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Related to niggard: niggardliness
See: penurious
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His best score was 93 with a 'bingo' NIGGARD, which means a mean or miserly person.
Fleecing niggard notables Nita names, I annoy a "Man of Legible Verses"--Sam!
Taken by generous victors to Halifax, his corpse was treated with those testimonials of illustrious merit which became his exalted courage, and the character of a people never niggard in their admiration of true patriotism.
Then beauteous niggard, why dost thou abuse The bounteous largess given thee to give?
(95) In contrast with the Garden of Adonis Spenser sets Acrasia's Bower, a place of fruitless lust and sterile sex, where "Art, as halfe in scorne / Of niggard Nature, like a pompous bride" (II.xii.50.6-7) condescendingly triumphs.
In Sonnets IV and VI, the persona enjoins the unnamed bachelor "niggard" to forgo the selfish "forbidden" usury of celibacy and to take up the sacramental usury of marriage:
The interpretation that Pound is talking only to himself does not account for the word "niggard" in the phrase "niggard of charity," containing a crypt word made paradoxical by Pound's thanks tendered for the kindness of a black soldier who made him a table (Canto 81, lines 66-70).
CD A stanza such as this, "But if the darkness finds the graves where we / Were buried under sillions of our past / Still pointing gloomy crosses at the east, / And thinks that we were niggard with our bravery, / Our ghosts if such we have, can say at least / We were not misers of our misery," seems pretty good to me.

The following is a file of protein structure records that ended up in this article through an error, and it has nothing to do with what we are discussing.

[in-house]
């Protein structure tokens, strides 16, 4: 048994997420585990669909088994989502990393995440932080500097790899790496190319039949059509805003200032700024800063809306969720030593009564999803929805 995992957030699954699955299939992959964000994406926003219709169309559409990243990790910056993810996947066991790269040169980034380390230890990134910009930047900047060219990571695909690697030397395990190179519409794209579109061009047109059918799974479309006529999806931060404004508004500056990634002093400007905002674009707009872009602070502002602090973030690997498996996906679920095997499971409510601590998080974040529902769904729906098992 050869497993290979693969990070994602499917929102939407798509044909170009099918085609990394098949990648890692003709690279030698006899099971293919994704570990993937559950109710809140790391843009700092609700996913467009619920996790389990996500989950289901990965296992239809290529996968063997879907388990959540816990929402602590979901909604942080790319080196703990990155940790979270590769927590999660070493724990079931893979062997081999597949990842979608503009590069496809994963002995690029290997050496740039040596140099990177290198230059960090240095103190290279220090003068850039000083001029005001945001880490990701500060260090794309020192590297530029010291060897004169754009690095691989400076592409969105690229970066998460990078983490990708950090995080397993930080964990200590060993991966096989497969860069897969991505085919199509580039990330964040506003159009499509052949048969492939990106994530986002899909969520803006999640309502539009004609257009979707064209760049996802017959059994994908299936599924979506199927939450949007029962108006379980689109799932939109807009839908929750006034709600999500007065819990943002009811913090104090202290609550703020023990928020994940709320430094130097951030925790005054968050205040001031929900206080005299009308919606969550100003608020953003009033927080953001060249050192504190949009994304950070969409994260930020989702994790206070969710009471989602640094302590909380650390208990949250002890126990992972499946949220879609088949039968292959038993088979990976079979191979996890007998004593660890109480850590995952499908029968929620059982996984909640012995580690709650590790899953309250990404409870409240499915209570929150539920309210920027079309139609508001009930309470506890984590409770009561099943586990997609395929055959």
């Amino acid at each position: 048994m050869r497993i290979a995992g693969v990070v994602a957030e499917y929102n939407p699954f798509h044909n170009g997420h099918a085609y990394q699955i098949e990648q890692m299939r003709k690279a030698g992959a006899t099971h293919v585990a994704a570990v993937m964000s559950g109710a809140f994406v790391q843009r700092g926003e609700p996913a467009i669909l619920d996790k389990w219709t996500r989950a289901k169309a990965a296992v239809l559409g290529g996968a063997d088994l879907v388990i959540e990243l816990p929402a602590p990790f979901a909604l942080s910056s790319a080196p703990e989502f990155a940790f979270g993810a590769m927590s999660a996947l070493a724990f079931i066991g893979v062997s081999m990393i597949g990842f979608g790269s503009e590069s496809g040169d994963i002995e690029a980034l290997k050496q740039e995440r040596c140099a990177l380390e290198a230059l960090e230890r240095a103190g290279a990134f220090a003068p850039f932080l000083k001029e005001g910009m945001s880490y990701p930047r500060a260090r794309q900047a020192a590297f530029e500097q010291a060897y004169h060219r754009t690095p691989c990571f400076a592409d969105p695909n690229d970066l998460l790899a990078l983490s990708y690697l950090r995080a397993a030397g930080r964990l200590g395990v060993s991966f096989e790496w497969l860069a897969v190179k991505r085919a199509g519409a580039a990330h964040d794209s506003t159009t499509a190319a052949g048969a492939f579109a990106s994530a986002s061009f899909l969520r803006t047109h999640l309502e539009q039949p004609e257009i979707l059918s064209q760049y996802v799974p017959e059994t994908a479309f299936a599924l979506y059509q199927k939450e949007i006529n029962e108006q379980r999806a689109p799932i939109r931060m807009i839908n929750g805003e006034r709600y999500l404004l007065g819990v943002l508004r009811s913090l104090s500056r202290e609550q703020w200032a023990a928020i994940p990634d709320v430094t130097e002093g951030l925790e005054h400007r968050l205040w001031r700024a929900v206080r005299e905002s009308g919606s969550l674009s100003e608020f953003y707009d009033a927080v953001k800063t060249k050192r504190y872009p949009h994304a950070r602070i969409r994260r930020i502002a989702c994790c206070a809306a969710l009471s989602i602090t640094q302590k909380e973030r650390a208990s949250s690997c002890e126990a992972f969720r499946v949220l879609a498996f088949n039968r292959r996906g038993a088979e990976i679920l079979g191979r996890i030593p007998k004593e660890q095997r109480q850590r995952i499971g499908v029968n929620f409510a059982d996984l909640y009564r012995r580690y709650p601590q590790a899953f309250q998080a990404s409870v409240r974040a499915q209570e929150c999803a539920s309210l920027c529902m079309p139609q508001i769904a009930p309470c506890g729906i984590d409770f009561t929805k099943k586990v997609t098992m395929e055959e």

And suddenly a new kind of language comes out of Faulkner's pen; descriptions of this hillman issue forth, a type all "of the same grudged dispensation and niggard fate of hard and unceasing travail not to gain future security, a balance in the bank or even in a buried soda can for slothful and easy old age, but just permission to endure and endure to buy air to feel and sun to drink for each's little while" (668).
but give us the grasp of thy honest hand, and warm feelings of thy generous heart, fifty, yes a million times sooner than the mean heart and niggard hand of the selfish cur that calls itself thy master" (183)!
pity now the poor belated wretch, The naughty niggard scorns to house from harm.
Answering Antipholus' question, 'Why is Time such a niggard of hair, being as it so plentiful an excrement?' Dromio replies: 'Because it is a blessing that he bestows on beasts, and what he hath scanted men in hair, he hath given them in wit'; Antipholus agrees wryly, 'there's many a man hath more hair than wit', perhaps an acerbic reflection on Greene's abilities.